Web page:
As more jurisdictions around the world move toward regulating their respective cannabis markets, the debate over the legalisation of medical marijuana in New Zealand is becoming more of a matter of ‘when’ rather than ‘if’. Physicians, lawmakers and other influential figures in the healthcare sector must be aware of the relevant research in order to make an informed decision when it comes time to propose cannabis regulations.
While it’s impossible to predict exactly how these laws will be formed, it’s safe to assume that they will largely depend on the level of risk associated with cannabis use. So, just how safe is marijuana?
The physical health risks involved with cannabis use
The general consensus in the medical world is that medicinal marijuana has a range of legitimate applications and has the potential to help millions of patients around the world. However, that’s not to say that cannabis is entirely risk free. For example, research published in the Journal of Addiction Medicine found that even occasional marijuana use may have a negative impact on concentration, decision making, inhibition, working memory and impulsivity.
You might have noticed that these health concerns have something in common: They’re all of a psychological nature. So, does this mean that marijuana has no effect on the physical body?
Well, almost. Data from the ongoing Dunedin Multidisciplinary Health and Development Study of New Zealand, one of the longest running studies of its kind (38 years and counting), indicates that long-term cannabis use is associated with just one health problem: periodontal (gum) disease.
Exploring the research
DUNEDIN MULTIDISCIPLINARY HEALTH AND DEVELOPMENT STUDY OF NEW ZEALAND
Since 1972/3, the Dunedin Study has followed 1,037 individuals, examining them every few years since birth. The study is unique due to its length and thoroughness, and as of 2012 its findings have been been the basis of more than 1,100 papers, reports, book chapters and other publications.
One such piece of research is ‘Associations Between Cannabis Use and Physical Health Problems in Early Midlife’, which was published in The Journal of the American Medical Association in June 2016. The research investigated the lung function, systemic inflammation, metabolic health and periodontal health of the study’s participants to measure the physical effects long-term cannabis use has on the body.
After controlling for tobacco use and other external factors, the researchers found that cannabis use was associated with poorer periodontal health at age 38. This was found to be the only negative physical health effect of cannabis use – unlike tobacco, which was associated with impaired lung function, systemic inflammation and metabolic health.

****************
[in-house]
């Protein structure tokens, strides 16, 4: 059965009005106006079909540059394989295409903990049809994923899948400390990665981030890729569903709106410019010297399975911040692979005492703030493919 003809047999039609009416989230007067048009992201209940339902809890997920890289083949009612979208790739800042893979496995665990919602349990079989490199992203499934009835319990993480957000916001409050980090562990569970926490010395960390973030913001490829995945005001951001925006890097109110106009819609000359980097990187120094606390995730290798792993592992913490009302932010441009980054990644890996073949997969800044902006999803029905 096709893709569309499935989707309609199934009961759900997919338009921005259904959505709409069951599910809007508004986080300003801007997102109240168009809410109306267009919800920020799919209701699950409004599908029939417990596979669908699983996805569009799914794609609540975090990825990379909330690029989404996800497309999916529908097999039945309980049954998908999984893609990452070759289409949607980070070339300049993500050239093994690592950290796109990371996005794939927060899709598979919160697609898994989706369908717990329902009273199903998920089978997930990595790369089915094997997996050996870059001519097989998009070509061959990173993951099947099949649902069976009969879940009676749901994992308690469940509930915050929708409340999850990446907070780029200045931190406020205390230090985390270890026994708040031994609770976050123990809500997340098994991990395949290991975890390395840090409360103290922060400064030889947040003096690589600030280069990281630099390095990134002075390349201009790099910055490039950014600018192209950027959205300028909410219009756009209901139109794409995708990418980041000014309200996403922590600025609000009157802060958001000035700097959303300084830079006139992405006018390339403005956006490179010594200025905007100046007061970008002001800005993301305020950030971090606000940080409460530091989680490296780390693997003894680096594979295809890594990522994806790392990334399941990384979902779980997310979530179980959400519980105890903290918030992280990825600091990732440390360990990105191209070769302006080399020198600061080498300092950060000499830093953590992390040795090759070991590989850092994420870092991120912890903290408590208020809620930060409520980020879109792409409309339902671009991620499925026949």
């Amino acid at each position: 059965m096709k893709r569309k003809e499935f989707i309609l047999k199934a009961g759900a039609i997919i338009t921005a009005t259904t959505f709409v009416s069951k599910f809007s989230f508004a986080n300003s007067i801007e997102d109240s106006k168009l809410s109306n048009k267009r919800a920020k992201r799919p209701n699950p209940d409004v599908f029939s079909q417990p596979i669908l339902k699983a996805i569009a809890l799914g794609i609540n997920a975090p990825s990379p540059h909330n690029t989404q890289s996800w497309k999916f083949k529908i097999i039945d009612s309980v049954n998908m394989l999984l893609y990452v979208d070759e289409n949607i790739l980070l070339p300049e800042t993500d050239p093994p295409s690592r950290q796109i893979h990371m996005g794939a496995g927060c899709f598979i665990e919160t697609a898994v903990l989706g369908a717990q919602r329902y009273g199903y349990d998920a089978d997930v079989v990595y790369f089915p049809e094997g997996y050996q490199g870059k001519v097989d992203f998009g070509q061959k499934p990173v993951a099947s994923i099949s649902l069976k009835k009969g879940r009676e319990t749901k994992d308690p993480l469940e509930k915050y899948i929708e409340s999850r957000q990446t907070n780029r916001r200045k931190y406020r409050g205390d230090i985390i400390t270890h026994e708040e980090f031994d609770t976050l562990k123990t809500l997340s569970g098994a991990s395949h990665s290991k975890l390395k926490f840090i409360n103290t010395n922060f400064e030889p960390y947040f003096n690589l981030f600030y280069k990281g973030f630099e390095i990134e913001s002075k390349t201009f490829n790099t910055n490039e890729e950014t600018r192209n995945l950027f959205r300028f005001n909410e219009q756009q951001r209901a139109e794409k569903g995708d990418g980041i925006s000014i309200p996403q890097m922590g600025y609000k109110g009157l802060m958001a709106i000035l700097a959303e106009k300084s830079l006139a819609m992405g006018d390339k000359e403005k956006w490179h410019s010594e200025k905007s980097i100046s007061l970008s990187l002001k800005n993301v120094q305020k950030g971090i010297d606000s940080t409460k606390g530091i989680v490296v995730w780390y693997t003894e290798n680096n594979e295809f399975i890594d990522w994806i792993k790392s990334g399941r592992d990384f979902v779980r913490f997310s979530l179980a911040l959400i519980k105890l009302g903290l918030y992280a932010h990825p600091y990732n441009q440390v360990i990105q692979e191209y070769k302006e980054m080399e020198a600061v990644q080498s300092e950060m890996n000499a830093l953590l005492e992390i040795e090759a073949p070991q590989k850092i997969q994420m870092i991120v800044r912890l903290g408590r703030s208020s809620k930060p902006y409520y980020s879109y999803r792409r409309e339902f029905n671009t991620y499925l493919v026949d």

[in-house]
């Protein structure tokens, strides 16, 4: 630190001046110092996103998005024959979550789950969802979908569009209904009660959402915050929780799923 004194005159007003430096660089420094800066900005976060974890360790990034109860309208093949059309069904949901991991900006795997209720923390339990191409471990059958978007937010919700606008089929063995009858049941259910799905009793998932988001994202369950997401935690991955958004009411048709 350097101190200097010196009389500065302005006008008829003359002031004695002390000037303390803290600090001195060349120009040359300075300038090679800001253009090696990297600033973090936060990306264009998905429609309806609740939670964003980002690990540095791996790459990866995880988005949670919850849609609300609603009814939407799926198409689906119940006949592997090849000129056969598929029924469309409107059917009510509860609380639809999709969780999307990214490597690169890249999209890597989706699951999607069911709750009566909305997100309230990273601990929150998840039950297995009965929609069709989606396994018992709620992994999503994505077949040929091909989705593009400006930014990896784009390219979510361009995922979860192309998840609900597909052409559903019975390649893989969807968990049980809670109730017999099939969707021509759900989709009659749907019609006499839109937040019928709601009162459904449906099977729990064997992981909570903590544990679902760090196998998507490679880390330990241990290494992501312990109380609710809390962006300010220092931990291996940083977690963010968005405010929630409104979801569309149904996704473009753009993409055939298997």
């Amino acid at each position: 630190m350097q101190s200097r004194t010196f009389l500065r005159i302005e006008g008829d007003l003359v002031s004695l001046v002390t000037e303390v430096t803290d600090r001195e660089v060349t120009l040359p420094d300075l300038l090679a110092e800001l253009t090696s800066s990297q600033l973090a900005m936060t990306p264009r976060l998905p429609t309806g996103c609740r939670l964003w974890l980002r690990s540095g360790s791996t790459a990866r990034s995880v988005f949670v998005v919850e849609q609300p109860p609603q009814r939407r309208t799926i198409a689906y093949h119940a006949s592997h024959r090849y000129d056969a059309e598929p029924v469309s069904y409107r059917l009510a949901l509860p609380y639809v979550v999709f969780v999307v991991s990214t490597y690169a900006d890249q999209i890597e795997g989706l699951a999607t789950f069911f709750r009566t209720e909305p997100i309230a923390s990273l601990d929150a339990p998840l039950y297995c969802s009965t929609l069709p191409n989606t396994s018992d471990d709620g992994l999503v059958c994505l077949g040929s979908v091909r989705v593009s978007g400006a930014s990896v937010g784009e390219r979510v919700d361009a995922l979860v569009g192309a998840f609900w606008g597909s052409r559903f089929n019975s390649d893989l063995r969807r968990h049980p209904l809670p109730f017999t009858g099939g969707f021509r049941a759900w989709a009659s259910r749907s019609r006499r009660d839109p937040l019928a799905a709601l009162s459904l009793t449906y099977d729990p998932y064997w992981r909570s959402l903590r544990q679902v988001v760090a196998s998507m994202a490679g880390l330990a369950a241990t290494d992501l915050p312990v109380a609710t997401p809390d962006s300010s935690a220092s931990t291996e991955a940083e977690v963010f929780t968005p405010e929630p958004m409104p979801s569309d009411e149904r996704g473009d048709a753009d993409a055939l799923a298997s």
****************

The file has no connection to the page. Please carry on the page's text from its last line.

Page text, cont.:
Lead researcher Madeline Meier of Arizona State University explained the importance of her team’s findings.
“Other studies have suggested that cannabis use is associated with increased risk of heart attack in the hours after using cannabis,” commented Ms Meier, as quoted by Medical Daily.
“However, we observed no association between cannabis use and cardiovascular risks, suggesting that cannabis has an acute (but not chronic) effect on cardiovascular health.”
The most important takeaway from this study is that 20 years of cannabis use is linked to periodontal disease but no other physical health problems in early midlife.
How dangerous is periodontal disease?
THE PHYSICAL HEALTH RISKS INVOLVED WITH CANNABIS USE
Periodontal disease is fairly common in New Zealand. Based on international figures and current knowledge, research from the University of Otago estimated that 10-15 per cent of adults are living with advanced periodontitis, which may lead to loss of teeth and supporting periodontal tissues. Gingivitis, a disease that does not result in bone loss, is notably more prevalent. Approximately 1 in 2 adults has gingivitis affecting three or four teeth at any given moment.
But what exactly does periodontal disease do? And can its impact extend to other areas of the body?
While the results are not yet conclusive, there are a number of studies that demonstrate periodontal disease may be associated with severe health conditions beyond the mouth. For example, a systematic review of the relationship between periodontal disease and cardiovascular disease published in the Annals of Periodontology found a modest association between periodontal disease and atherosclerosis, a disease of the arteries which may affect heart health.
In addition, periodontitis may also cause complications during pregnancy. A study published in The Journal of the American Dental Association found an association between the presence of periodontitis at 21-24 weeks gestation and preterm birth, although researchers acknowledged that more investigation is needed to establish a concrete causal link.
Cannabis and gum disease
The Dunedin Study is providing invaluable information for those looking to make informed and unbiased decisions regarding medicinal marijuana laws. Current research suggests that cannabis – even when used for up to 20 years – is relatively benign; periodontal disease is the only negative physical health effect associated with marijuana.